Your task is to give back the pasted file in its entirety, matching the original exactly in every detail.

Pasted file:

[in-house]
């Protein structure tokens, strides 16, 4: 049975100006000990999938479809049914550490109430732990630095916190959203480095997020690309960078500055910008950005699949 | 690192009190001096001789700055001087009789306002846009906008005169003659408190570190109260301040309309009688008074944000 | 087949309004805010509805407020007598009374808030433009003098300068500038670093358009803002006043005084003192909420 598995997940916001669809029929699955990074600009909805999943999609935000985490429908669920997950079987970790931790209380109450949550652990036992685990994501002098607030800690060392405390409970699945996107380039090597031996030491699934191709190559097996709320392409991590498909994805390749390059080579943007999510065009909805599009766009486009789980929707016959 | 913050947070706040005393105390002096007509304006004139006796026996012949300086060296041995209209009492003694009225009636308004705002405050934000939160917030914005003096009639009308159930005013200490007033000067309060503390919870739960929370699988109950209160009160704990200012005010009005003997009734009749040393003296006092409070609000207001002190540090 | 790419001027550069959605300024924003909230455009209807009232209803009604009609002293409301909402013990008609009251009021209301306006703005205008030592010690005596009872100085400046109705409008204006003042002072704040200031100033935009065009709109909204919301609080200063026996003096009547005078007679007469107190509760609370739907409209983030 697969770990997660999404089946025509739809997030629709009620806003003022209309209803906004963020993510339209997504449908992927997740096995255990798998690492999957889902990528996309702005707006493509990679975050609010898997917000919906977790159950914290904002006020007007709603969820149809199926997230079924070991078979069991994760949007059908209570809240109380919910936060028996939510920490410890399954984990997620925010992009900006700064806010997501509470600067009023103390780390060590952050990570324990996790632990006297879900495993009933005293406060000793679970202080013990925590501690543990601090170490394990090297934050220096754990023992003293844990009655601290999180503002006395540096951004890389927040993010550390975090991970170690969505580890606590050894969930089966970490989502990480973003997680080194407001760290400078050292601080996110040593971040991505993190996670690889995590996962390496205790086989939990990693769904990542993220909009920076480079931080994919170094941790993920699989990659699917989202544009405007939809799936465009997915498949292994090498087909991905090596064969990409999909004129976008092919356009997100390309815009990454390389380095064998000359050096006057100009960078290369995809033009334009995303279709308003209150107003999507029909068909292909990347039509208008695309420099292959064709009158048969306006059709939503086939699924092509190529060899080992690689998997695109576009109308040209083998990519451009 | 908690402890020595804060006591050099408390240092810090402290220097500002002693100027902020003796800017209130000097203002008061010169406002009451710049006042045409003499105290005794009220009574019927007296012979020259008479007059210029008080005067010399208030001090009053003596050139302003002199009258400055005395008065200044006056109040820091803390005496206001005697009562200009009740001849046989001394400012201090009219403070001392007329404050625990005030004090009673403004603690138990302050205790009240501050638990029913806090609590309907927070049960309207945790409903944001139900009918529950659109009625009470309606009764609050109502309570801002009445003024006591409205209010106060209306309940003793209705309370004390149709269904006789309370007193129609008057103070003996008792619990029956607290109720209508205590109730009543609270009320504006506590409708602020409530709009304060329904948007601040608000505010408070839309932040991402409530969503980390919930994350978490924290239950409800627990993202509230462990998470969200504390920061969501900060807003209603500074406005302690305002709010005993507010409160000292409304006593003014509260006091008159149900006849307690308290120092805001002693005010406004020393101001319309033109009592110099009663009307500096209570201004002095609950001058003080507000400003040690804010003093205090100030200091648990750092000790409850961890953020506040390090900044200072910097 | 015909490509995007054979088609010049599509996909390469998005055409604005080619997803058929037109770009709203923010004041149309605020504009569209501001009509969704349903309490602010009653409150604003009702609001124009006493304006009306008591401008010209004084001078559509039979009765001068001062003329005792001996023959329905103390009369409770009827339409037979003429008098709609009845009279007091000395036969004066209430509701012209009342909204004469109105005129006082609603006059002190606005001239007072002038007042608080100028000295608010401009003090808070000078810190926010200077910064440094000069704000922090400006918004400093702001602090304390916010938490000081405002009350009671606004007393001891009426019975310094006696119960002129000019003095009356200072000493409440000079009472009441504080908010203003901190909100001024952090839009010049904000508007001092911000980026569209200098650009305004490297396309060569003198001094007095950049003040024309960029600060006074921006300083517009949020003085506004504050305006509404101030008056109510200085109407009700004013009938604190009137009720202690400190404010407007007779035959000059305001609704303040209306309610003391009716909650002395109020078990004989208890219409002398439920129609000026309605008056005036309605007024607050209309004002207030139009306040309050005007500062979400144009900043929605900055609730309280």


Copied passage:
[in-house]
């Protein structure tokens, strides 16, 4: 049975100006000990999938479809049914550490109430732990630095916190959203480095997020690309960078500055910008950005699949 | 690192009190001096001789700055001087009789306002846009906008005169003659408190570190109260301040309309009688008074944000 | 087949309004805010509805407020007598009374808030433009003098300068500038670093358009803002006043005084003192909420 598995997940916001669809029929699955990074600009909805999943999609935000985490429908669920997950079987970790931790209380109450949550652990036992685990994501002098607030800690060392405390409970699945996107380039090597031996030491699934191709190559097996709320392409991590498909994805390749390059080579943007999510065009909805599009766009486009789980929707016959 | 913050947070706040005393105390002096007509304006004139006796026996012949300086060296041995209209009492003694009225009636308004705002405050934000939160917030914005003096009639009308159930005013200490007033000067309060503390919870739960929370699988109950209160009160704990200012005010009005003997009734009749040393003296006092409070609000207001002190540090 | 790419001027550069959605300024924003909230455009209807009232209803009604009609002293409301909402013990008609009251009021209301306006703005205008030592010690005596009872100085400046109705409008204006003042002072704040200031100033935009065009709109909204919301609080200063026996003096009547005078007679007469107190509760609370739907409209983030 697969770990997660999404089946025509739809997030629709009620806003003022209309209803906004963020993510339209997504449908992927997740096995255990798998690492999957889902990528996309702005707006493509990679975050609010898997917000919906977790159950914290904002006020007007709603969820149809199926997230079924070991078979069991994760949007059908209570809240109380919910936060028996939510920490410890399954984990997620925010992009900006700064806010997501509470600067009023103390780390060590952050990570324990996790632990006297879900495993009933005293406060000793679970202080013990925590501690543990601090170490394990090297934050220096754990023992003293844990009655601290999180503002006395540096951004890389927040993010550390975090991970170690969505580890606590050894969930089966970490989502990480973003997680080194407001760290400078050292601080996110040593971040991505993190996670690889995590996962390496205790086989939990990693769904990542993220909009920076480079931080994919170094941790993920699989990659699917989202544009405007939809799936465009997915498949292994090498087909991905090596064969990409999909004129976008092919356009997100390309815009990454390389380095064998000359050096006057100009960078290369995809033009334009995303279709308003209150107003999507029909068909292909990347039509208008695309420099292959064709009158048969306006059709939503086939699924092509190529060899080992690689998997695109576009109308040209083998990519451009 | 908690402890020595804060006591050099408390240092810090402290220097500002002693100027902020003796800017209130000097203002008061010169406002009451710049006042045409003499105290005794009220009574019927007296012979020259008479007059210029008080005067010399208030001090009053003596050139302003002199009258400055005395008065200044006056109040820091803390005496206001005697009562200009009740001849046989001394400012201090009219403070001392007329404050625990005030004090009673403004603690138990302050205790009240501050638990029913806090609590309907927070049960309207945790409903944001139900009918529950659109009625009470309606009764609050109502309570801002009445003024006591409205209010106060209306309940003793209705309370004390149709269904006789309370007193129609008057103070003996008792619990029956607290109720209508205590109730009543609270009320504006506590409708602020409530709009304060329904948007601040608000505010408070839309932040991402409530969503980390919930994350978490924290239950409800627990993202509230462990998470969200504390920061969501900060807003209603500074406005302690305002709010005993507010409160000292409304006593003014509260006091008159149900006849307690308290120092805001002693005010406004020393101001319309033109009592110099009663009307500096209570201004002095609950001058003080507000400003040690804010003093205090100030200091648990750092000790409850961890953020506040390090900044200072910097 | 015909490509995007054979088609010049599509996909390469998005055409604005080619997803058929037109770009709203923010004041149309605020504009569209501001009509969704349903309490602010009653409150604003009702609001124009006493304006009306008591401008010209004084001078559509039979009765001068001062003329005792001996023959329905103390009369409770009827339409037979003429008098709609009845009279007091000395036969004066209430509701012209009342909204004469109105005129006082609603006059002190606005001239007072002038007042608080100028000295608010401009003090808070000078810190926010200077910064440094000069704000922090400006918004400093702001602090304390916010938490000081405002009350009671606004007393001891009426019975310094006696119960002129000019003095009356200072000493409440000079009472009441504080908010203003901190909100001024952090839009010049904000508007001092911000980026569209200098650009305004490297396309060569003198001094007095950049003040024309960029600060006074921006300083517009949020003085506004504050305006509404101030008056109510200085109407009700004013009938604190009137009720202690400190404010407007007779035959000059305001609704303040209306309610003391009716909650002395109020078990004989208890219409002398439920129609000026309605008056005036309605007024607050209309004002207030139009306040309050005007500062979400144009900043929605900055609730309280």